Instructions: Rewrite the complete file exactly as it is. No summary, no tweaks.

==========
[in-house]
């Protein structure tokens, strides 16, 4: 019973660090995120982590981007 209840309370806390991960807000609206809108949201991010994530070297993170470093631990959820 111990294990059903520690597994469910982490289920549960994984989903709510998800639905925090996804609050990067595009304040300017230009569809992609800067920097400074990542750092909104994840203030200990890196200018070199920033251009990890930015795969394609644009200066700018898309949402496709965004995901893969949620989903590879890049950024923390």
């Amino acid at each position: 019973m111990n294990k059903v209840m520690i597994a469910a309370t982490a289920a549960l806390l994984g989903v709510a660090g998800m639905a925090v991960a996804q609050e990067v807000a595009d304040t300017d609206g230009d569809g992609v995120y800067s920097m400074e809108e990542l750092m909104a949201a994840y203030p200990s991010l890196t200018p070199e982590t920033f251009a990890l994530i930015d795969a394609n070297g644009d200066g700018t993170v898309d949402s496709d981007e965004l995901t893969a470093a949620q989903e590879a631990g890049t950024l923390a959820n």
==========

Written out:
[in-house]
């Protein structure tokens, strides 16, 4: 019973660090995120982590981007 209840309370806390991960807000609206809108949201991010994530070297993170470093631990959820 111990294990059903520690597994469910982490289920549960994984989903709510998800639905925090996804609050990067595009304040300017230009569809992609800067920097400074990542750092909104994840203030200990890196200018070199920033251009990890930015795969394609644009200066700018898309949402496709965004995901893969949620989903590879890049950024923390």
């Amino acid at each position: 019973m111990n294990k059903v209840m520690i597994a469910a309370t982490a289920a549960l806390l994984g989903v709510a660090g998800m639905a925090v991960a996804q609050e990067v807000a595009d304040t300017d609206g230009d569809g992609v995120y800067s920097m400074e809108e990542l750092m909104a949201a994840y203030p200990s991010l890196t200018p070199e982590t920033f251009a990890l994530i930015d795969a394609n070297g644009d200066g700018t993170v898309d949402s496709d981007e965004l995901t893969a470093a949620q989903e590879a631990g890049t950024l923390a959820n």